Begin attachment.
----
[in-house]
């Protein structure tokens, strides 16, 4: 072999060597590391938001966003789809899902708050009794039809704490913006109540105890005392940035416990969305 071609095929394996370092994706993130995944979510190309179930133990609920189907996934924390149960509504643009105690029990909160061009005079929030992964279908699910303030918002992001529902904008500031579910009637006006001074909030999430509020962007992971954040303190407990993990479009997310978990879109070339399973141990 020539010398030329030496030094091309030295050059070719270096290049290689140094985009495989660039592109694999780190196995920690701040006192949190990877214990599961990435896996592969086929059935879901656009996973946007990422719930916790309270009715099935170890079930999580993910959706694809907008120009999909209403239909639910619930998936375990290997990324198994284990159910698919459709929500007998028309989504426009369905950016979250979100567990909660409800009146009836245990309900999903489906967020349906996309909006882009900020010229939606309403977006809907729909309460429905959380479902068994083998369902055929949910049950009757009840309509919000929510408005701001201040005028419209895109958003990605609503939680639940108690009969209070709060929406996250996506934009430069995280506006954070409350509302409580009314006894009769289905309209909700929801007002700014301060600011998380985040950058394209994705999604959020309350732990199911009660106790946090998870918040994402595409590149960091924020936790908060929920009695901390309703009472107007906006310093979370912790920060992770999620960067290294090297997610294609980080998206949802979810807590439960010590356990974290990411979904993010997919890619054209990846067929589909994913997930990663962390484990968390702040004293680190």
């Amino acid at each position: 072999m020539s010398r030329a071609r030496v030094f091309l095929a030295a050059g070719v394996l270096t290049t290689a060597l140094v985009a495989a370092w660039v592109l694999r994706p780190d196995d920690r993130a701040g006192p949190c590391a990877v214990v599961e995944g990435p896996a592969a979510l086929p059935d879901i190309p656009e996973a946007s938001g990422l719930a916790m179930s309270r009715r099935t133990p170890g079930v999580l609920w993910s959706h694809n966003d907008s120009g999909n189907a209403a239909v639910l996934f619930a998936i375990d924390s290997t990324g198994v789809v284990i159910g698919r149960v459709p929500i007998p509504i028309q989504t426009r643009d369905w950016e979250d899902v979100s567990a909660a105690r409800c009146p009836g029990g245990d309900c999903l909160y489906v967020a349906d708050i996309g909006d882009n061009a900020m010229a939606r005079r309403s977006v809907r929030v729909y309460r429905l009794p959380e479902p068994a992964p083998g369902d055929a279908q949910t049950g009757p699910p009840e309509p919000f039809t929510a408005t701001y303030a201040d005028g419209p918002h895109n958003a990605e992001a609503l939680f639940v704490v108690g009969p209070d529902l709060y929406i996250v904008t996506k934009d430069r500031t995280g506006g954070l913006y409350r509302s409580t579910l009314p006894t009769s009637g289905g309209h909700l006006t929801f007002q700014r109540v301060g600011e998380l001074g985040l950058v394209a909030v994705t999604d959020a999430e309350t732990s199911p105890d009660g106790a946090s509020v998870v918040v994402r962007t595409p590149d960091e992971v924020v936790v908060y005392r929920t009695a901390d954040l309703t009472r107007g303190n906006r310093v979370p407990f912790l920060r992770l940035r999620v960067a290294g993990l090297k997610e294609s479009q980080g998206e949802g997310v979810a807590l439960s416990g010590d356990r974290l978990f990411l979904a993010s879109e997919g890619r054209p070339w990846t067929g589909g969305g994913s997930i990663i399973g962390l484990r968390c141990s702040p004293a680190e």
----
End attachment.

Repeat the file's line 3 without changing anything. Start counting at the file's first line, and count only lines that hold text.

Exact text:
């Amino acid at each position: 072999m020539s010398r030329a071609r030496v030094f091309l095929a030295a050059g070719v394996l270096t290049t290689a060597l140094v985009a495989a370092w660039v592109l694999r994706p780190d196995d920690r993130a701040g006192p949190c590391a990877v214990v599961e995944g990435p896996a592969a979510l086929p059935d879901i190309p656009e996973a946007s938001g990422l719930a916790m179930s309270r009715r099935t133990p170890g079930v999580l609920w993910s959706h694809n966003d907008s120009g999909n189907a209403a239909v639910l996934f619930a998936i375990d924390s290997t990324g198994v789809v284990i159910g698919r149960v459709p929500i007998p509504i028309q989504t426009r643009d369905w950016e979250d899902v979100s567990a909660a105690r409800c009146p009836g029990g245990d309900c999903l909160y489906v967020a349906d708050i996309g909006d882009n061009a900020m010229a939606r005079r309403s977006v809907r929030v729909y309460r429905l009794p959380e479902p068994a992964p083998g369902d055929a279908q949910t049950g009757p699910p009840e309509p919000f039809t929510a408005t701001y303030a201040d005028g419209p918002h895109n958003a990605e992001a609503l939680f639940v704490v108690g009969p209070d529902l709060y929406i996250v904008t996506k934009d430069r500031t995280g506006g954070l913006y409350r509302s409580t579910l009314p006894t009769s009637g289905g309209h909700l006006t929801f007002q700014r109540v301060g600011e998380l001074g985040l950058v394209a909030v994705t999604d959020a999430e309350t732990s199911p105890d009660g106790a946090s509020v998870v918040v994402r962007t595409p590149d960091e992971v924020v936790v908060y005392r929920t009695a901390d954040l309703t009472r107007g303190n906006r310093v979370p407990f912790l920060r992770l940035r999620v960067a290294g993990l090297k997610e294609s479009q980080g998206e949802g997310v979810a807590l439960s416990g010590d356990r974290l978990f990411l979904a993010s879109e997919g890619r054209p070339w990846t067929g589909g969305g994913s997930i990663i399973g962390l484990r968390c141990s702040p004293a680190e």